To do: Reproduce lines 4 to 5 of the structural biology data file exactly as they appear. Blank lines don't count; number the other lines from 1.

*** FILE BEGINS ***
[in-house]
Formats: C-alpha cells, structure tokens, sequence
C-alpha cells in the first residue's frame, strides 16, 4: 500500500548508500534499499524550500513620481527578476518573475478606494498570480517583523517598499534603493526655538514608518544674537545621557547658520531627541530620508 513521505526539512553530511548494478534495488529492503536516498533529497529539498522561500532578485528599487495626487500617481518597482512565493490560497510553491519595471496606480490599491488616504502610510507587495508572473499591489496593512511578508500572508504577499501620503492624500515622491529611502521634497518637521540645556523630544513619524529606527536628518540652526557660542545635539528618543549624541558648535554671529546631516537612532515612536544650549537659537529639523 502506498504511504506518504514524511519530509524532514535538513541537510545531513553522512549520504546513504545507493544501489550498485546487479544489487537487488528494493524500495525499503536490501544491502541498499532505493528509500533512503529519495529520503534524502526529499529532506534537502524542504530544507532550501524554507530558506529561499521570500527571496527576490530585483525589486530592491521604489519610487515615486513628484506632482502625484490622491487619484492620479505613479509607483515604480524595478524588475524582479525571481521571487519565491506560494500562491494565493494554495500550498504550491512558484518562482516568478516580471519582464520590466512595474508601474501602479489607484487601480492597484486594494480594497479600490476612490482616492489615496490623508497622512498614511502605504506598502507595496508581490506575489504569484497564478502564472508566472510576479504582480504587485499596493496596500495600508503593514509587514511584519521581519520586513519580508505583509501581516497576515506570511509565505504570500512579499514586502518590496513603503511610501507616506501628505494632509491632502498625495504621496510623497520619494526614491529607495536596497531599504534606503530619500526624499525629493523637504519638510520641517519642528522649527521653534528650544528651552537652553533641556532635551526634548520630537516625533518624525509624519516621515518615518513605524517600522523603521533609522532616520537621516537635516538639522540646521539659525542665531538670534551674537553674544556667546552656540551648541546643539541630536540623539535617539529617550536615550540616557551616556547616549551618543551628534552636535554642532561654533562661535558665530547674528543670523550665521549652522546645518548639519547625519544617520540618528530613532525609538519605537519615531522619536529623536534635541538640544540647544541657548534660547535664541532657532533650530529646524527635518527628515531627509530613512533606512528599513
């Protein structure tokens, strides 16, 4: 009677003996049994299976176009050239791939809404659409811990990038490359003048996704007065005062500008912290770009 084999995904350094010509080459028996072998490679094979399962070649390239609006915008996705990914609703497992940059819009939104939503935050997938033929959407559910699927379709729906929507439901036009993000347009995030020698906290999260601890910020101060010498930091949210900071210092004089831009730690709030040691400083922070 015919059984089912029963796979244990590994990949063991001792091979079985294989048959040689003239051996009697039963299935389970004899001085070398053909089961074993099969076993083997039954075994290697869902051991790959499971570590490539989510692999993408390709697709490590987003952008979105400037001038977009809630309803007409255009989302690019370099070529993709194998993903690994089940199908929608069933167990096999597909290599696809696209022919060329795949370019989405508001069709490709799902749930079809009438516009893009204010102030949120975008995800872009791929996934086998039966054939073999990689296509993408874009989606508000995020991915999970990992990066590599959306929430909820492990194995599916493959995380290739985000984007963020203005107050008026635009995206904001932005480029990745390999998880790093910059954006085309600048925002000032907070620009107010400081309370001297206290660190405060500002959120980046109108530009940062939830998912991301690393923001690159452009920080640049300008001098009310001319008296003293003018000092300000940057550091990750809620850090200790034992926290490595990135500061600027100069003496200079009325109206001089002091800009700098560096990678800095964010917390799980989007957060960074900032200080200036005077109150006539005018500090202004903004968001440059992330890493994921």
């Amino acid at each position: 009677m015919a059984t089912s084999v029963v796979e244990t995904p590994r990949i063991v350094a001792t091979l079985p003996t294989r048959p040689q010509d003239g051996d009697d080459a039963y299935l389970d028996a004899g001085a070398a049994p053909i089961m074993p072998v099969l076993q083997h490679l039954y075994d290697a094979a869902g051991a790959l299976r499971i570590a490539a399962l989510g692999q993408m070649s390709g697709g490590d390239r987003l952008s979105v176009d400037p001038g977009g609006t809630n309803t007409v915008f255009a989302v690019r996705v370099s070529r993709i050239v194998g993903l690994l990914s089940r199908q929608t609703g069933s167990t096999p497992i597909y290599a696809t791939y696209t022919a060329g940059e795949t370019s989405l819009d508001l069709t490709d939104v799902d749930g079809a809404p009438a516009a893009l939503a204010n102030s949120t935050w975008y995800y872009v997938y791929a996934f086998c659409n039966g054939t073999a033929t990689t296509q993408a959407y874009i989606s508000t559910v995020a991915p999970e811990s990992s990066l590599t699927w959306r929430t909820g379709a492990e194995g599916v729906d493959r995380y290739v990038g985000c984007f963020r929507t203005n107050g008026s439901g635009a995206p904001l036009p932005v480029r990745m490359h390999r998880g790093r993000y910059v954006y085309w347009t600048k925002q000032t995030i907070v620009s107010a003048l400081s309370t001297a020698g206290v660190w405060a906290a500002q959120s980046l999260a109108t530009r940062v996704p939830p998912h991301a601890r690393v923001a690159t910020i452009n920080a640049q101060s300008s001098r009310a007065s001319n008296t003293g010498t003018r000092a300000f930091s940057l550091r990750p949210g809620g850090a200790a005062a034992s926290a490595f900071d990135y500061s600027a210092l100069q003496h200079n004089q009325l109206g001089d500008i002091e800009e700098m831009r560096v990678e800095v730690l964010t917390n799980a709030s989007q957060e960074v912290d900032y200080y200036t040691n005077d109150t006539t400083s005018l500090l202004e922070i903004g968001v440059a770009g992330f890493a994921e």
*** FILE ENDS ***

């Protein structure tokens, strides 16, 4: 009677003996049994299976176009050239791939809404659409811990990038490359003048996704007065005062500008912290770009 084999995904350094010509080459028996072998490679094979399962070649390239609006915008996705990914609703497992940059819009939104939503935050997938033929959407559910699927379709729906929507439901036009993000347009995030020698906290999260601890910020101060010498930091949210900071210092004089831009730690709030040691400083922070 015919059984089912029963796979244990590994990949063991001792091979079985294989048959040689003239051996009697039963299935389970004899001085070398053909089961074993099969076993083997039954075994290697869902051991790959499971570590490539989510692999993408390709697709490590987003952008979105400037001038977009809630309803007409255009989302690019370099070529993709194998993903690994089940199908929608069933167990096999597909290599696809696209022919060329795949370019989405508001069709490709799902749930079809009438516009893009204010102030949120975008995800872009791929996934086998039966054939073999990689296509993408874009989606508000995020991915999970990992990066590599959306929430909820492990194995599916493959995380290739985000984007963020203005107050008026635009995206904001932005480029990745390999998880790093910059954006085309600048925002000032907070620009107010400081309370001297206290660190405060500002959120980046109108530009940062939830998912991301690393923001690159452009920080640049300008001098009310001319008296003293003018000092300000940057550091990750809620850090200790034992926290490595990135500061600027100069003496200079009325109206001089002091800009700098560096990678800095964010917390799980989007957060960074900032200080200036005077109150006539005018500090202004903004968001440059992330890493994921």
């Amino acid at each position: 009677m015919a059984t089912s084999v029963v796979e244990t995904p590994r990949i063991v350094a001792t091979l079985p003996t294989r048959p040689q010509d003239g051996d009697d080459a039963y299935l389970d028996a004899g001085a070398a049994p053909i089961m074993p072998v099969l076993q083997h490679l039954y075994d290697a094979a869902g051991a790959l299976r499971i570590a490539a399962l989510g692999q993408m070649s390709g697709g490590d390239r987003l952008s979105v176009d400037p001038g977009g609006t809630n309803t007409v915008f255009a989302v690019r996705v370099s070529r993709i050239v194998g993903l690994l990914s089940r199908q929608t609703g069933s167990t096999p497992i597909y290599a696809t791939y696209t022919a060329g940059e795949t370019s989405l819009d508001l069709t490709d939104v799902d749930g079809a809404p009438a516009a893009l939503a204010n102030s949120t935050w975008y995800y872009v997938y791929a996934f086998c659409n039966g054939t073999a033929t990689t296509q993408a959407y874009i989606s508000t559910v995020a991915p999970e811990s990992s990066l590599t699927w959306r929430t909820g379709a492990e194995g599916v729906d493959r995380y290739v990038g985000c984007f963020r929507t203005n107050g008026s439901g635009a995206p904001l036009p932005v480029r990745m490359h390999r998880g790093r993000y910059v954006y085309w347009t600048k925002q000032t995030i907070v620009s107010a003048l400081s309370t001297a020698g206290v660190w405060a906290a500002q959120s980046l999260a109108t530009r940062v996704p939830p998912h991301a601890r690393v923001a690159t910020i452009n920080a640049q101060s300008s001098r009310a007065s001319n008296t003293g010498t003018r000092a300000f930091s940057l550091r990750p949210g809620g850090a200790a005062a034992s926290a490595f900071d990135y500061s600027a210092l100069q003496h200079n004089q009325l109206g001089d500008i002091e800009e700098m831009r560096v990678e800095v730690l964010t917390n799980a709030s989007q957060e960074v912290d900032y200080y200036t040691n005077d109150t006539t400083s005018l500090l202004e922070i903004g968001v440059a770009g992330f890493a994921e």